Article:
Accelerate Content Delivery with a CDN

Life is too short to wait for pages, images and other content to download.  A Content Delivery Network exists for the sole purpose of maximizing the speed in which you can deliver content to as large an audience as possible. If you’re delivering content across the country or world you need to familiarize yourself with CDN’s.

A CDN sits in the middle of your content and your end users. When the end user requests a piece of content the CDN checks to see if it has the content in it’s cache. When it does it feeds it to the end user. When it doesn’t it takes the quickest route it can to the content then streams it to the user.

The CDN  has different nodes all around the world so the end user talks to the node closest to it and the CDN talks to the host.

This comes in handy when your end user is in Washington and your content is in Miami. Less data has to travel across the country so the end user experience is as fast as it can be.

They allow you to do things like push files prematurely to servers and configure what content types can be cached. If your working with streaming video or audio they have packages designed to handle that and it will give you the same type of experience you get on something like or netflix.

The biggest benefit you get on the web is caching of javascript, css, and image files. You might have 20 to 80 of these on any given page. The CNN homepage has  150 objects, has 40, has 4. All but 1 or 2 of these objects should be cachable at the CDN.  In the course of three page clicks you can be speeding up the delivery of 200 to 400 objects.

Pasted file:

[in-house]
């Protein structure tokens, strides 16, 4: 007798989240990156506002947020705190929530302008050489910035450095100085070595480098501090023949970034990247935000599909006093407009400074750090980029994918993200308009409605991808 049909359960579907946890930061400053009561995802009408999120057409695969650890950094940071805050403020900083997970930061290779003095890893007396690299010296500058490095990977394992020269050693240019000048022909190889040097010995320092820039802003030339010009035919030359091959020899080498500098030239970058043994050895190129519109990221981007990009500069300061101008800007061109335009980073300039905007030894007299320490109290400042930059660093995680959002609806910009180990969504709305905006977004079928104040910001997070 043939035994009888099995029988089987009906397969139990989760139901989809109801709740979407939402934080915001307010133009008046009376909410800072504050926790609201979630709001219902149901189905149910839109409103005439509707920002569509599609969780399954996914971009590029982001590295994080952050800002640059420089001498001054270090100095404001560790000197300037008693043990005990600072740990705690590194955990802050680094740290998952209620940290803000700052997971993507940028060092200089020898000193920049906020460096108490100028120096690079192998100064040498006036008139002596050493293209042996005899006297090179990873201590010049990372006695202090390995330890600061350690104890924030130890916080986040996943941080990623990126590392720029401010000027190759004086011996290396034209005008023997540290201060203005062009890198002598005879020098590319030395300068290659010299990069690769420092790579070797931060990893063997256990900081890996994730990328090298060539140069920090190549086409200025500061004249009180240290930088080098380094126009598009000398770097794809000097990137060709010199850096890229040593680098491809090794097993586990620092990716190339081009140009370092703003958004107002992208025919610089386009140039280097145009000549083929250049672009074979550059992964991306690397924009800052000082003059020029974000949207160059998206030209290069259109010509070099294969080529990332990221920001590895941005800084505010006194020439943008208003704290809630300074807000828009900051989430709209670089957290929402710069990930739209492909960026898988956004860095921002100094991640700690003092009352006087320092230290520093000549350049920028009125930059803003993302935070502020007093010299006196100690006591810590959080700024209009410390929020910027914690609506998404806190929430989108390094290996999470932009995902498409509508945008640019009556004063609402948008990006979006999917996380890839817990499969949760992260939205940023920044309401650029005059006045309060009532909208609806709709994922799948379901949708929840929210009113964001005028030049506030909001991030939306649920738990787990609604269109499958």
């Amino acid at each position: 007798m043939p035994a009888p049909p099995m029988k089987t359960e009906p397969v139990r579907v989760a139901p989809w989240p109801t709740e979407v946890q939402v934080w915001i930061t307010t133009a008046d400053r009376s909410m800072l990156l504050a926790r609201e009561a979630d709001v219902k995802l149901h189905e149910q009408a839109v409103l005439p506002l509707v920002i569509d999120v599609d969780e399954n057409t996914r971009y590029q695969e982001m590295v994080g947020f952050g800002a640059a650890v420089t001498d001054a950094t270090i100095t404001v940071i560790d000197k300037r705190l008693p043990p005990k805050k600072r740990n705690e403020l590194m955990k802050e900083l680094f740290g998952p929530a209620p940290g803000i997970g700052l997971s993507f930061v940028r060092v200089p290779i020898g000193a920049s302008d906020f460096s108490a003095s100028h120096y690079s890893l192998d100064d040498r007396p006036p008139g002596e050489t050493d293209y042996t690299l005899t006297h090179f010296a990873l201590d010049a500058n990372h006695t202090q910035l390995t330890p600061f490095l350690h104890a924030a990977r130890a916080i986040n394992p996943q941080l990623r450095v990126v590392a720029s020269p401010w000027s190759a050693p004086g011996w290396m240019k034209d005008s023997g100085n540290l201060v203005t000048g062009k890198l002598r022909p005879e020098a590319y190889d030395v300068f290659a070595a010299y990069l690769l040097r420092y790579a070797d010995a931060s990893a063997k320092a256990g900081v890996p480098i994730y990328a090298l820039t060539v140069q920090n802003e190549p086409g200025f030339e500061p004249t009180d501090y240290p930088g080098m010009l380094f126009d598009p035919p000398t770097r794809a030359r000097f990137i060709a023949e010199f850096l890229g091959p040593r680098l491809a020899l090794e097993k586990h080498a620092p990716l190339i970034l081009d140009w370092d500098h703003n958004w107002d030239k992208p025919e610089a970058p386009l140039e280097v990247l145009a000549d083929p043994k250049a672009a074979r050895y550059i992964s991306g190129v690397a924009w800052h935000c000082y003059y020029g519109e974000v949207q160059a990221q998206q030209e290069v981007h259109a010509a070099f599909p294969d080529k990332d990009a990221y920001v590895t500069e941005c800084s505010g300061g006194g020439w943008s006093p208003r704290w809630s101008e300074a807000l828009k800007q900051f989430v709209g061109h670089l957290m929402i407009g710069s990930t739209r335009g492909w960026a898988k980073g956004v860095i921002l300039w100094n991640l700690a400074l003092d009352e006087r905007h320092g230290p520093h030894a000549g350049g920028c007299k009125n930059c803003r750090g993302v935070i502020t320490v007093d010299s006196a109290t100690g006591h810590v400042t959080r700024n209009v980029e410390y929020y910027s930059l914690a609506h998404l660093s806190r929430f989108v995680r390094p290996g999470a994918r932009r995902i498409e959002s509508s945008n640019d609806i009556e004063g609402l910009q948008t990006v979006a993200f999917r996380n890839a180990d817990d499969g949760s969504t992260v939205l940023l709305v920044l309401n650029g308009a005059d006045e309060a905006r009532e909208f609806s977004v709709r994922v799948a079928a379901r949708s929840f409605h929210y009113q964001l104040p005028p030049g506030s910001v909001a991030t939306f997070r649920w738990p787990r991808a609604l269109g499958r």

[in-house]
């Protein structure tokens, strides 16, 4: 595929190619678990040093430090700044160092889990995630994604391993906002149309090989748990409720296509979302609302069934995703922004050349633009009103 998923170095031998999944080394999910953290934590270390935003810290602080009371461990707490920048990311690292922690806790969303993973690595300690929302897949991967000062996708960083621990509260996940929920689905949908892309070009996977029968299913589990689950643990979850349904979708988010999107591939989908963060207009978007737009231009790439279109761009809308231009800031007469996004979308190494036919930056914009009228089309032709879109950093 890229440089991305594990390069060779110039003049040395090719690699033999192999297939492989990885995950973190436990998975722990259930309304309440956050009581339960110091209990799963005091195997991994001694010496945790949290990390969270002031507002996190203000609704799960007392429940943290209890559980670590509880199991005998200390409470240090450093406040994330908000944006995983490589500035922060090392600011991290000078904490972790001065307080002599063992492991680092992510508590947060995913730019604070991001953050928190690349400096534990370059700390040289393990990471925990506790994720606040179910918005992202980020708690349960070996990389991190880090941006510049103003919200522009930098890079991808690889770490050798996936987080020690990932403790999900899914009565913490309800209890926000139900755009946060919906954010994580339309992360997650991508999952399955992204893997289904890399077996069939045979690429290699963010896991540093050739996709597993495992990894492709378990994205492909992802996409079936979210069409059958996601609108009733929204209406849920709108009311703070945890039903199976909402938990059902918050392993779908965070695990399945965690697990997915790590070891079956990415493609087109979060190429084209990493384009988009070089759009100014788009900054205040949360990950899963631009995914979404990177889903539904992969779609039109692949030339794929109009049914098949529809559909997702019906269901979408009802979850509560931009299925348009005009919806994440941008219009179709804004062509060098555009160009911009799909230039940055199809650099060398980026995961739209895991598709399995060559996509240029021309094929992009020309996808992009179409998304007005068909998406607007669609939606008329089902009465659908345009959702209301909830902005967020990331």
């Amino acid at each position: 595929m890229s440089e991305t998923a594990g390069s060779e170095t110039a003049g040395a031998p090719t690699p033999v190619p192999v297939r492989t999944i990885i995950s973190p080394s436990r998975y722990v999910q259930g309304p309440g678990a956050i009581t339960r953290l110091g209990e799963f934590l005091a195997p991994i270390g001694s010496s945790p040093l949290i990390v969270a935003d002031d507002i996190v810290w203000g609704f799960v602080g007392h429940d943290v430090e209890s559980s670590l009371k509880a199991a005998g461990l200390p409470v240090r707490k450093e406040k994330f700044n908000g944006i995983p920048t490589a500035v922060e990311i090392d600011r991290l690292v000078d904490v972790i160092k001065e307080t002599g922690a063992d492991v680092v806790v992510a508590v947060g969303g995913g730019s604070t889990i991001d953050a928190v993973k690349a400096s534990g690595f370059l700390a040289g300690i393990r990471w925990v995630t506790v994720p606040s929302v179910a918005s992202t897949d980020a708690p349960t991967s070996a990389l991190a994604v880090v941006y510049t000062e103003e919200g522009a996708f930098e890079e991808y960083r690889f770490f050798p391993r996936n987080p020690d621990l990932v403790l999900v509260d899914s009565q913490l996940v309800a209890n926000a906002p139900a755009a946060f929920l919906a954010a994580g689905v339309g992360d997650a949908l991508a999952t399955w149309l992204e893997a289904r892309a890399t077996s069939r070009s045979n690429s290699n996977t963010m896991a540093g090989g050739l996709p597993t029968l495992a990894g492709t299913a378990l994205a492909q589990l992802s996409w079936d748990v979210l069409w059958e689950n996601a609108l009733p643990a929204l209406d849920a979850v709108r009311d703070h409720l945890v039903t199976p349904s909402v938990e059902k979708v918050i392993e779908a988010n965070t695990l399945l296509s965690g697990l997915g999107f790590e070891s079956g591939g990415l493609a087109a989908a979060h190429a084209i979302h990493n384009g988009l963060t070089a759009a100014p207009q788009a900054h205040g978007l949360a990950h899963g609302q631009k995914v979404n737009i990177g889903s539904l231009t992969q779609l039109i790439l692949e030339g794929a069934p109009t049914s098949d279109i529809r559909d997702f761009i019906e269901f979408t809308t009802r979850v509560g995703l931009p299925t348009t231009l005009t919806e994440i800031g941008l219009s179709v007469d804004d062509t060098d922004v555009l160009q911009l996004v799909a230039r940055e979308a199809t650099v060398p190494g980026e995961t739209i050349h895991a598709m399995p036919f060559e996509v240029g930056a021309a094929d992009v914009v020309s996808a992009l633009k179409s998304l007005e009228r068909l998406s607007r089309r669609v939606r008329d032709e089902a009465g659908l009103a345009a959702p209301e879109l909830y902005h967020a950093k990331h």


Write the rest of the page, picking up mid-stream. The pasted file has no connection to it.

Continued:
My experience with using a CDN is limited to Akamai. I never went through the process of selecting a CDN and I haven’t even seen a demo of another CDN system. I’ll be honest with you I haven’t been to Akamai training either so my knowledge around CDN selection and what your looking for is limited. I’m still only 30 and they don’t seem to be going anywhere so I’ll see where I’m at with that in a few years.

The other thing you’ll need is some type of website monitoring tool that allows you to monitor performance from multiple locations. You can get a free trial at

Check your website out with that tool. How does it look from the different locations? If it’s not so good, get a second opinion. If you think you have a problem and the system runs fast locally, get a CDN.

About Kevin Buckley
.Net web developer with a lot of experience in CMS. Currently working at Sitecore as Solutions Engineer.

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